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Blunt Instruments: Avoiding Common Pitfalls in Identifying the Causes of Economic Growth

Samuel Bazzi and Michael Clemens

American Economic Journal: Macroeconomics, 2013, vol. 5, issue 2, 152-86

Abstract: Concern has intensified in recent years that many instrumental variables used in widely-cited growth regressions may be invalid, weak, or both. Attempts to remedy this general problem remain inadequate. We show how a range of published studies can offer more evidence that their results are not spurious. Key steps include: grounding growth regressions in more generalized theoretical models, deployment of new methods for estimating sensitivity to violations of exclusion restrictions, opening the "black box" of GMM with supportive evidence of instrument strength, and utilization of weak-instrument robust tests and estimators. (JEL C52, E23, F35, O41, O47)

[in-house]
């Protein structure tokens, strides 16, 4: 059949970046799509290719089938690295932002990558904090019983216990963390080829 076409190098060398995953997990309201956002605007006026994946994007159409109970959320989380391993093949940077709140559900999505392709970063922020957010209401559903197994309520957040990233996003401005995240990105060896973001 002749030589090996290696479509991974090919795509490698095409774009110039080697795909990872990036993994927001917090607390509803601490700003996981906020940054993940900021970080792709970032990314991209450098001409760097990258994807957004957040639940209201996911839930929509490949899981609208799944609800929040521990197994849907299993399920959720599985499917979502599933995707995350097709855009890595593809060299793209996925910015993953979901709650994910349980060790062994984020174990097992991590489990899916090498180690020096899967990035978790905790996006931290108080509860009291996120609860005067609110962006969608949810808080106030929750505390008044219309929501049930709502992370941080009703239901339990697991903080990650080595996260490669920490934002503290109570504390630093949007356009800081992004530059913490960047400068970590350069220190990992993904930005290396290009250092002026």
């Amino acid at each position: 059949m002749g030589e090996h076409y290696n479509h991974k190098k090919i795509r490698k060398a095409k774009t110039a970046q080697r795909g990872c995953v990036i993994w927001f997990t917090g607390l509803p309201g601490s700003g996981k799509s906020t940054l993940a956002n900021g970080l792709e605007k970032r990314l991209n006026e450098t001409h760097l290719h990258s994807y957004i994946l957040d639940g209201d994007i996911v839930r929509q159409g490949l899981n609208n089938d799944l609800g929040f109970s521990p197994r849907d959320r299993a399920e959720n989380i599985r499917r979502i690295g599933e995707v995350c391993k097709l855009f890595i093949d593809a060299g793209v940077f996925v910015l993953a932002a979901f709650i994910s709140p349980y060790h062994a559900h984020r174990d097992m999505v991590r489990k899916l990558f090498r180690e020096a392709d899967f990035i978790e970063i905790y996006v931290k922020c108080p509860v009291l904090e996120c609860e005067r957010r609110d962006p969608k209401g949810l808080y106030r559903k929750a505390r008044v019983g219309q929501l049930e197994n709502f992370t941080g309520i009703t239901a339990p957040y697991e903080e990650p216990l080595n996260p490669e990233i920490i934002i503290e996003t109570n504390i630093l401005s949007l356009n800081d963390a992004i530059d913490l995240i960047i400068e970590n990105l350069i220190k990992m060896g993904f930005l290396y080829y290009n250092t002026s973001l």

JEL-codes: C52 E23 F35 O41 O47 (search for similar items in EconPapers)
Date: 2013
Note: DOI: 10.1257/mac.5.2.152
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Handle: RePEc:aea:aejmac:v:5:y:2013:i:2:p:152-86